March 16, 2022 2.30 pm

Councillors’ scathing comments over hospital trust’s nuclear imaging plans

“The most predetermined consultation ever”

Councillors have launched a series of scathing comments on a health trust’s proposals to centralise nuclear imaging in Lincoln.

United Lincolnshire Hospitals Trust is planning to close nuclear imaging used for bone and heart scans in Grantham, and possibly Boston too, with one centre remaining in Lincoln.

However, during Lincolnshire County Council’s Health Scrutiny Committee on Wednesday councillors called the proposals the “most predetermined consultation ever” and said Grantham residents were “aghast” that their hospital wasn’t included in any plans.

One councillor warned that with rising costs elsewhere, patients may be forced to choose between attending a hospital appointment, food or energy bills.

According to the trust, the service like many others, has long faced challenges around staffing, ageing equipment and sustainability. and has been deemed unsustainable in its current format.

The following two options have been developed by hospital clinicians, and shaped by patient representatives:

  • Option 1 – centralisation of the service at Lincoln County Hospital
  • Option 2 – centralisation of the service at two sites – Lincoln County Hospital and Boston Pilgrim

Lincolnshire County Council’s Health Scrutiny Committee on March 16. | Image: Youtube

Grantham Councillor Linda Wooten said: “The people of Grantham, Grantham councillors and campaign groups are aghast because they see what you’re proposing on the two options – we’ve been totally eliminated, we’ve not even got off the starting blocks.”

Her husband Councillor Ray Wooten added: “It’s like the acute services review at Grantham Hospital all over again. Nowhere in these options is there one to stay as you are.”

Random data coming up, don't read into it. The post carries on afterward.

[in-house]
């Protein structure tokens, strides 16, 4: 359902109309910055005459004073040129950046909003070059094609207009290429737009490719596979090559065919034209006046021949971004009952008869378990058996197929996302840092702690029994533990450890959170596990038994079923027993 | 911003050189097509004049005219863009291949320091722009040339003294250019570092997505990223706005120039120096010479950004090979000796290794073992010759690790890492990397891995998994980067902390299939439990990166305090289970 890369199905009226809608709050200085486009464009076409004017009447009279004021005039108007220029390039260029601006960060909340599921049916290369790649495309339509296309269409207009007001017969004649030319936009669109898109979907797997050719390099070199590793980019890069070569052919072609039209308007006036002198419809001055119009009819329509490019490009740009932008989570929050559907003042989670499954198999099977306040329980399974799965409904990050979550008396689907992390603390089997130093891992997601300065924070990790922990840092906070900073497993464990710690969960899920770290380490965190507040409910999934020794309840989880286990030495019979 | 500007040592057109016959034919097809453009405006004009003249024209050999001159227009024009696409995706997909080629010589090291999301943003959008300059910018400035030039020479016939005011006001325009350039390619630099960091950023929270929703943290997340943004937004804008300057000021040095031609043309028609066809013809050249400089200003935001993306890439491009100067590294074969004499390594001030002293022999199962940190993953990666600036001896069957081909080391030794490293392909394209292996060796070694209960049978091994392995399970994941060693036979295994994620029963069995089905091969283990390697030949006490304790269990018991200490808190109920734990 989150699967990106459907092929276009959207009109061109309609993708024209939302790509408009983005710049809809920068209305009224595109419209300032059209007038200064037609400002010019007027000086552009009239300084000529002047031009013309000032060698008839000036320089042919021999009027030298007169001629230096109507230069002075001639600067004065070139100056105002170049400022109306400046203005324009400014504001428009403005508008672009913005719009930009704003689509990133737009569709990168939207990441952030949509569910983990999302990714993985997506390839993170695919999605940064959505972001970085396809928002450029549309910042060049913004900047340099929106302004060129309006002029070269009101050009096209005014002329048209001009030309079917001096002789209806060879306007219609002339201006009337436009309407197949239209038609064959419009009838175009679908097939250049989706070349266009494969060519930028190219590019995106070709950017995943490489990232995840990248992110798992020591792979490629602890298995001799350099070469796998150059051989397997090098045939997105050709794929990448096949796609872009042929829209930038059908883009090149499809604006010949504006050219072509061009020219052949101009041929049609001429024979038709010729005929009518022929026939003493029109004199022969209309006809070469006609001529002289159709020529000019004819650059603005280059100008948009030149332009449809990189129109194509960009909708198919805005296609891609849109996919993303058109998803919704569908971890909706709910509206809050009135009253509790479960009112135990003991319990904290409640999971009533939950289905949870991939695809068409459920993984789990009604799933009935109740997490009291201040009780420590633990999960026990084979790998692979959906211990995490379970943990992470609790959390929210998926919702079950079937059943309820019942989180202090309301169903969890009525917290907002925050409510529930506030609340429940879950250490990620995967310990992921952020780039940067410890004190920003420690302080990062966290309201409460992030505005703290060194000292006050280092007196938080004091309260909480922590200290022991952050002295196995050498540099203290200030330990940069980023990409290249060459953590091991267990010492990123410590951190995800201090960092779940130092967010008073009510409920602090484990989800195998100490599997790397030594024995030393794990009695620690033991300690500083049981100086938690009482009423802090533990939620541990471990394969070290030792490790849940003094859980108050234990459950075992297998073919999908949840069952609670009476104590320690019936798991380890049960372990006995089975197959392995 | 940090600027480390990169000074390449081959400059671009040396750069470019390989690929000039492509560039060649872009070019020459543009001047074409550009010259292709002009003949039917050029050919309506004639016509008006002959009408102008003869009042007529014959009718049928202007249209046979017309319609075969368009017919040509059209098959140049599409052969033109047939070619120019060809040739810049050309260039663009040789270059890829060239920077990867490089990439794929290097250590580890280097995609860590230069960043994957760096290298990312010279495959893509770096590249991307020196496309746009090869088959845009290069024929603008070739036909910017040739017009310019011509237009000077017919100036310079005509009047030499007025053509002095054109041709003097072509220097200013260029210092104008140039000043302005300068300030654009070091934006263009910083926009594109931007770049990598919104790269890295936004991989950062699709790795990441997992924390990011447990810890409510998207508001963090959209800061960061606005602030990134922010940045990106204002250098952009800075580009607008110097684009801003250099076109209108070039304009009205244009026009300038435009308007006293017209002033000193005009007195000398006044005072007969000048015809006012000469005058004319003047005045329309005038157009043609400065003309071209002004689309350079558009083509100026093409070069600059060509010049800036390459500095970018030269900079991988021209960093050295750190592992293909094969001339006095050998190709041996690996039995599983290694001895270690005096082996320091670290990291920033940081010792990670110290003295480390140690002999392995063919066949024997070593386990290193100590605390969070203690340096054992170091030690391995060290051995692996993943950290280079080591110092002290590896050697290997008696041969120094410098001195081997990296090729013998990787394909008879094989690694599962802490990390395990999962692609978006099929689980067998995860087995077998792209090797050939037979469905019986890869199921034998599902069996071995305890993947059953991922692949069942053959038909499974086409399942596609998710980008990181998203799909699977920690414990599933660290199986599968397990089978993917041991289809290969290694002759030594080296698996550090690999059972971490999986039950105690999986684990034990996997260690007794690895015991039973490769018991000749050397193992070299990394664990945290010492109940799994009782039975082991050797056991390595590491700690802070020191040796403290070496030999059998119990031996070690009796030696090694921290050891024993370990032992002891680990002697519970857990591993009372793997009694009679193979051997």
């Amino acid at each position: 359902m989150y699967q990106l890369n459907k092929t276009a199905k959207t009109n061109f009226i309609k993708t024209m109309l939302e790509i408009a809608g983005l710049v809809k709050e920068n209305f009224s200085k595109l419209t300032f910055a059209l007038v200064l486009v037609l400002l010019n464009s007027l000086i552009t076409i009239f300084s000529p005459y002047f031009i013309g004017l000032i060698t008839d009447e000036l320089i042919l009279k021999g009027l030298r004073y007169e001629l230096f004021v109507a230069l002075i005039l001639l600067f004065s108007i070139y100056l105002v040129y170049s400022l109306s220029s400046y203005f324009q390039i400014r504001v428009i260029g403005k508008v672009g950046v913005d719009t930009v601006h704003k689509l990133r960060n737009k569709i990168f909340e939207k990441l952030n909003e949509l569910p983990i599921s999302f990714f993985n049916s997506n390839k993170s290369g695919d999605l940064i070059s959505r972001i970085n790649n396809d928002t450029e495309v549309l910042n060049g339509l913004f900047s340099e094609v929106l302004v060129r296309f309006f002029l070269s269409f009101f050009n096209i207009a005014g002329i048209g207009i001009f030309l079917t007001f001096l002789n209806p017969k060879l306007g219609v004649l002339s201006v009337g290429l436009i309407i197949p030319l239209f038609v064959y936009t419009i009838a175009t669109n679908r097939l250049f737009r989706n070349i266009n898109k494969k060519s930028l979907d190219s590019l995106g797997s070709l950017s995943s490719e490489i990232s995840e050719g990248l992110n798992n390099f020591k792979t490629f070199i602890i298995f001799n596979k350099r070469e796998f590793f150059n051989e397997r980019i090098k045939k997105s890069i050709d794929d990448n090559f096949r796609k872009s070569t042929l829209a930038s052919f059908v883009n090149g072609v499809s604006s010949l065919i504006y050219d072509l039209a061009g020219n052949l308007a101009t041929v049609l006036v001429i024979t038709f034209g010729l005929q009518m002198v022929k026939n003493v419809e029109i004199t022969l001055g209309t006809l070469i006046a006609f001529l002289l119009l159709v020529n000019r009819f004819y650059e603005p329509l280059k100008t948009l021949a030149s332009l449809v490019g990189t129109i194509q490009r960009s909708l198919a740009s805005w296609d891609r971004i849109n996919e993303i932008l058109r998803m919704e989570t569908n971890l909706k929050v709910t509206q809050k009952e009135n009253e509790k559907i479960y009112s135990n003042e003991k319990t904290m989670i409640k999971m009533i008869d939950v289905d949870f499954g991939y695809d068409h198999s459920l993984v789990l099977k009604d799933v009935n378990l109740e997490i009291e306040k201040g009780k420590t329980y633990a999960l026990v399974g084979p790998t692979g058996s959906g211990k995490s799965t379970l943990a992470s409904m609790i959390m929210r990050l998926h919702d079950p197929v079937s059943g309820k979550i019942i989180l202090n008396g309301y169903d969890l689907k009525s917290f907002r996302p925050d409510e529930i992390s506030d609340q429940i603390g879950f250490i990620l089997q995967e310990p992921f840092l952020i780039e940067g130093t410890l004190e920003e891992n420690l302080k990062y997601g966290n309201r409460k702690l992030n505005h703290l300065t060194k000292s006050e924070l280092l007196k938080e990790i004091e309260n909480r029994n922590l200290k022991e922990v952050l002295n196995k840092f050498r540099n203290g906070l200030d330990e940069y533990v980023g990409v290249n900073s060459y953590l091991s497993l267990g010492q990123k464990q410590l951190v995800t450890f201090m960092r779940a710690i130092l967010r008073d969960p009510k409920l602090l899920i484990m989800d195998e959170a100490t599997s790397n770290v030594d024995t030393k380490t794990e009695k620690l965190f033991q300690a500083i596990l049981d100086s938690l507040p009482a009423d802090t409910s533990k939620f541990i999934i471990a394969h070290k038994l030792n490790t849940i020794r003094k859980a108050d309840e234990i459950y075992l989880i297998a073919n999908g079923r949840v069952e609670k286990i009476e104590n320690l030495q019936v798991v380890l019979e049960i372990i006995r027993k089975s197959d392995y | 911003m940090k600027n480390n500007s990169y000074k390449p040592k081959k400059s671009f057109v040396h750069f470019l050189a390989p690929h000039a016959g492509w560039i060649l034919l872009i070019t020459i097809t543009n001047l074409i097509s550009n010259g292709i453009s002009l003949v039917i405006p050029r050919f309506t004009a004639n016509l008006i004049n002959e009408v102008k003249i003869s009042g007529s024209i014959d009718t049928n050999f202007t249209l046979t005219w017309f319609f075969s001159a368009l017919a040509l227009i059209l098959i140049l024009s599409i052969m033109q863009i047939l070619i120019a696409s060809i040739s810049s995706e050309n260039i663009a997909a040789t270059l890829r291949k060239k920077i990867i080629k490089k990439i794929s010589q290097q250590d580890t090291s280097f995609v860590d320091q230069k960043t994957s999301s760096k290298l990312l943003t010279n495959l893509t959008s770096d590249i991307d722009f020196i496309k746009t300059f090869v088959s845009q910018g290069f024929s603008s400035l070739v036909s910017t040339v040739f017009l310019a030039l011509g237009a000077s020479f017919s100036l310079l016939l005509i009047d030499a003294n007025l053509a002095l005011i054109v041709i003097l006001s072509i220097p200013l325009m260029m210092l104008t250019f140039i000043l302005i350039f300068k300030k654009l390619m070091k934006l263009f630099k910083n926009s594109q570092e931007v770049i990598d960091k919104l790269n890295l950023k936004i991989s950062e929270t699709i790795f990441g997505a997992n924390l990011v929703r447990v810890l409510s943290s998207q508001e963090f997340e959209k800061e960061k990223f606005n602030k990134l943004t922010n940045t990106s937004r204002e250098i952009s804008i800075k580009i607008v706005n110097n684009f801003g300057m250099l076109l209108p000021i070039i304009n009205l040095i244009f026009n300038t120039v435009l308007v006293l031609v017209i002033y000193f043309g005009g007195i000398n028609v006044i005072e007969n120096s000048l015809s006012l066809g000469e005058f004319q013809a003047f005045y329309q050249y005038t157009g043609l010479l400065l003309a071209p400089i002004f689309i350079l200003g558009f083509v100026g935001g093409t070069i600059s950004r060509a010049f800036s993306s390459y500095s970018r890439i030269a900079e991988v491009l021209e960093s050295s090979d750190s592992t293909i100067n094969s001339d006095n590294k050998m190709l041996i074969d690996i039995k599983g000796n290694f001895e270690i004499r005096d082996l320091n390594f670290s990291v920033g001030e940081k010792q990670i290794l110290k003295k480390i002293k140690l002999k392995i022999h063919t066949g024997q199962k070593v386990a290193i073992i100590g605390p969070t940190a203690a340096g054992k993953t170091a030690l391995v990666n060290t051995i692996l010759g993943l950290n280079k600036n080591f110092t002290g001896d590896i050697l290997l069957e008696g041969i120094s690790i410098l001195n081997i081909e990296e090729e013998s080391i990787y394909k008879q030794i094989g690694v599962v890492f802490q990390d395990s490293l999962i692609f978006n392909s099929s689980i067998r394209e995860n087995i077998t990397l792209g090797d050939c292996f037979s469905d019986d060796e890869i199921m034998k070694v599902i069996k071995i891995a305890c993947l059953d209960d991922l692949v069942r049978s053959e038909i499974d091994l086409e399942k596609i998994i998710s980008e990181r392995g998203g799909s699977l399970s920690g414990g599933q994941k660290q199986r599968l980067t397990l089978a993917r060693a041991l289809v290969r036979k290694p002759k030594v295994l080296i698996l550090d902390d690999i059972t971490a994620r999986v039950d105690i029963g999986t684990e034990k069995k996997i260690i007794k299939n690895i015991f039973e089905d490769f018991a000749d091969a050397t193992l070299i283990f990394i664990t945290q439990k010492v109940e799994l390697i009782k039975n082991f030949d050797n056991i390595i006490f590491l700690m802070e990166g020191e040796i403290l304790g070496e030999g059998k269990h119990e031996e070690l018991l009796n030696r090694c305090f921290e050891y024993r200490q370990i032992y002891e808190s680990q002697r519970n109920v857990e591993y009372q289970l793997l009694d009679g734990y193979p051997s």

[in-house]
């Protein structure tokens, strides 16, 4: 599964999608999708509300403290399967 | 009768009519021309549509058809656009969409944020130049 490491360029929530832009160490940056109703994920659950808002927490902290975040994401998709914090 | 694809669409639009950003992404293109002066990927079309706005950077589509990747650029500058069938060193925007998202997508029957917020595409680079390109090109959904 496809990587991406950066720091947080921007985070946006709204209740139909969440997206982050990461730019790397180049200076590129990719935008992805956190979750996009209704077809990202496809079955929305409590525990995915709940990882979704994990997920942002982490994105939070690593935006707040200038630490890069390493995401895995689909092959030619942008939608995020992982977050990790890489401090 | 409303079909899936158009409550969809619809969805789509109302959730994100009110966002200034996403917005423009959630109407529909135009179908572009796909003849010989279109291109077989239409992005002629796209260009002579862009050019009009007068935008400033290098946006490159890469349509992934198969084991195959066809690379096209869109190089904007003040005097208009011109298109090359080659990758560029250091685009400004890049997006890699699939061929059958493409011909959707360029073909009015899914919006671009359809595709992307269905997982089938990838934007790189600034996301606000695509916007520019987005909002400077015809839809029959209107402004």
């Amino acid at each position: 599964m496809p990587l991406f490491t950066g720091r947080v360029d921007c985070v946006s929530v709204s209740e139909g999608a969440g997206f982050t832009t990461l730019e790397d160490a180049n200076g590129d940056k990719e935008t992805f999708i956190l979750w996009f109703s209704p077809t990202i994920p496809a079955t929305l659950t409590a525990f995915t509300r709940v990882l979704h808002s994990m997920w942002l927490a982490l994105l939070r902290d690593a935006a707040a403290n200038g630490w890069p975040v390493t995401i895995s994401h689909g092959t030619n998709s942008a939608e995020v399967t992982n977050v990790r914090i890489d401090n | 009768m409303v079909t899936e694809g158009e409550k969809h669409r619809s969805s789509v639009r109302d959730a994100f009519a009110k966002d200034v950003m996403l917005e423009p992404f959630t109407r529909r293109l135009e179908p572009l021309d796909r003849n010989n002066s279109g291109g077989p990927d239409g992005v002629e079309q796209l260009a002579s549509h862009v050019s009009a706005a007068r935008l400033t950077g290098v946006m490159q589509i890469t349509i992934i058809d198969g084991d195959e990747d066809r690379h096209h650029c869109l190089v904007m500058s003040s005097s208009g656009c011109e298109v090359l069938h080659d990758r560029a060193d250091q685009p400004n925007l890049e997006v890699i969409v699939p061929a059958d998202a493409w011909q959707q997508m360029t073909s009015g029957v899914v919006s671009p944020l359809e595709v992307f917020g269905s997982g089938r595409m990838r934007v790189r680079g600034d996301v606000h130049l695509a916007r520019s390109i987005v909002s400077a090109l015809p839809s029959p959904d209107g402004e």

He said campaigners were still against any reduction in services at the hospital.

Grantham Hospital is not among the options presented. | Photo: Kylie Warrington for The Lincolnite

Councillor Mark Allen said “The way this is being presented to the public, to me honestly is a foregone conclusion.”

He said it was “not surprising that you come up with the answer that you want – one site”.

He acknowledged the potential savings and said the same argument could be applied to all specialisms.

However, he warned if that happened: “You put an awful lot of pressure on that one location and if that starts going wrong, there can be great ramifications from it.”

He pointed to a lack of car parking spaces at Lincoln County Hospital, and said using centralisation to solve staffing shortages was a “sticking plaster”.

In response to one comment on the costs of replacing equipment, Laura White, head of nuclear medicine at ULHT, suggested taxes could go up, however, Councillor Tom Smith pointed out National Insurance had already risen.

“That’s what NI is supposed to pay for, and now residents are being burdened with fuel going up,” he said.

“It will come to a point where a resident will question ‘can I actually afford to get to this appointment because… it’s a case of I fill the car up or I have food or heating?'”

Committee chairman Carl Macey said: “This is probably the most predetermined consultation I ever came across. It’s incredibly disappointing that is the case.”

Nuclear medicine services are used by 2,500 patients per year in Lincolnshire for up to 20 types of specialist tests, from Parkinson’s disease to delayed gastric emptying.

Bosses at ULHT say the measures will cut costs by allowing the solutions needed to carry out scans to be done in bulk.

They hope having everything in one place will increase opportunities to attract, train and retain staff while reducing the number of cancelled appointments.

It will also increase space elsewhere to expand busier services such as cardiology, they said.

Laura told councillors that considering the challenges the trust faces: “It’s not sustainable to continue the service on three sites.”

“The main benefit for centralising at Lincoln is the efficiency of the service. It should also improve governance.”

She acknowledged the risk of the requirement for patients to travel more and the lack of infrastructure such as a main motorway through the county.

“I think the service will be better rationalising it and responsibility is to provide the best service for patients,” she said.

“Somebody higher than me or different than me needs to sort out the infrastructure for me.”

A 12-week public consultation on the plans is running until Monday, May 23, 2022.

Councillors were told that so far around 600 people had responded in the first couple of weeks. However a recent virtual consultation event saw no attendees.

The consultation is available here.